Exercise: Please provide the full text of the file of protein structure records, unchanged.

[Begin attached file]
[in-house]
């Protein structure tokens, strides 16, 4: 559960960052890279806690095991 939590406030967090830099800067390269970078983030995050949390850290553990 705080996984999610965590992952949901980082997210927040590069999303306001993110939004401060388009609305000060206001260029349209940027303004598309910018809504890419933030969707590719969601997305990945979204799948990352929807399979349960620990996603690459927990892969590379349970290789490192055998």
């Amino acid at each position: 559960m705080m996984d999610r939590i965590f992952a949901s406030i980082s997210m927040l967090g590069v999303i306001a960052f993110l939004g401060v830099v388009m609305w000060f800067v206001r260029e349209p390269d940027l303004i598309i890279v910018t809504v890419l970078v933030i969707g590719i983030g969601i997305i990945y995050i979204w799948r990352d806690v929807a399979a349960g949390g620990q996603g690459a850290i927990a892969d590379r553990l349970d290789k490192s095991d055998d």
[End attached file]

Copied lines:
[in-house]
């Protein structure tokens, strides 16, 4: 559960960052890279806690095991 939590406030967090830099800067390269970078983030995050949390850290553990 705080996984999610965590992952949901980082997210927040590069999303306001993110939004401060388009609305000060206001260029349209940027303004598309910018809504890419933030969707590719969601997305990945979204799948990352929807399979349960620990996603690459927990892969590379349970290789490192055998």
């Amino acid at each position: 559960m705080m996984d999610r939590i965590f992952a949901s406030i980082s997210m927040l967090g590069v999303i306001a960052f993110l939004g401060v830099v388009m609305w000060f800067v206001r260029e349209p390269d940027l303004i598309i890279v910018t809504v890419l970078v933030i969707g590719i983030g969601i997305i990945y995050i979204w799948r990352d806690v929807a399979a349960g949390g620990q996603g690459a850290i927990a892969d590379r553990l349970d290789k490192s095991d055998d």